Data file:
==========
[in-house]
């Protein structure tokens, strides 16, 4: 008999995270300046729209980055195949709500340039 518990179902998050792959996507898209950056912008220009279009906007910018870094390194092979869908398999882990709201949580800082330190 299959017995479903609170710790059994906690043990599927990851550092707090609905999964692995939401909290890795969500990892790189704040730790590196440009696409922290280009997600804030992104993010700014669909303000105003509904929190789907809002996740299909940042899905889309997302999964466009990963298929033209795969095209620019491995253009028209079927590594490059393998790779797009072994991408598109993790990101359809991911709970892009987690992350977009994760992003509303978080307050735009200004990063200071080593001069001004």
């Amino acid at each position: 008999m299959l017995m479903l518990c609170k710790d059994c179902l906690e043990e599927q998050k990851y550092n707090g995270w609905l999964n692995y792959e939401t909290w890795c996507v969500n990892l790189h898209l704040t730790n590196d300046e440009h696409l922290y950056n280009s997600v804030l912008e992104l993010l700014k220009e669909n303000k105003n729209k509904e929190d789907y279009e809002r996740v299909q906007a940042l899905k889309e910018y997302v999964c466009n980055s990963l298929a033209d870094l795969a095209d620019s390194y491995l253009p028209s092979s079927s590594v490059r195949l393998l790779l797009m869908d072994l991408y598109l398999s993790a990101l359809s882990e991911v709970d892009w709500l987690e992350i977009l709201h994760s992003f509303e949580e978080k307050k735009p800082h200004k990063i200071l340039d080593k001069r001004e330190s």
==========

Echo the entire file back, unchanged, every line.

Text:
[in-house]
């Protein structure tokens, strides 16, 4: 008999995270300046729209980055195949709500340039 518990179902998050792959996507898209950056912008220009279009906007910018870094390194092979869908398999882990709201949580800082330190 299959017995479903609170710790059994906690043990599927990851550092707090609905999964692995939401909290890795969500990892790189704040730790590196440009696409922290280009997600804030992104993010700014669909303000105003509904929190789907809002996740299909940042899905889309997302999964466009990963298929033209795969095209620019491995253009028209079927590594490059393998790779797009072994991408598109993790990101359809991911709970892009987690992350977009994760992003509303978080307050735009200004990063200071080593001069001004």
């Amino acid at each position: 008999m299959l017995m479903l518990c609170k710790d059994c179902l906690e043990e599927q998050k990851y550092n707090g995270w609905l999964n692995y792959e939401t909290w890795c996507v969500n990892l790189h898209l704040t730790n590196d300046e440009h696409l922290y950056n280009s997600v804030l912008e992104l993010l700014k220009e669909n303000k105003n729209k509904e929190d789907y279009e809002r996740v299909q906007a940042l899905k889309e910018y997302v999964c466009n980055s990963l298929a033209d870094l795969a095209d620019s390194y491995l253009p028209s092979s079927s590594v490059r195949l393998l790779l797009m869908d072994l991408y598109l398999s993790a990101l359809s882990e991911v709970d892009w709500l987690e992350i977009l709201h994760s992003f509303e949580e978080k307050k735009p800082h200004k990063i200071l340039d080593k001069r001004e330190s």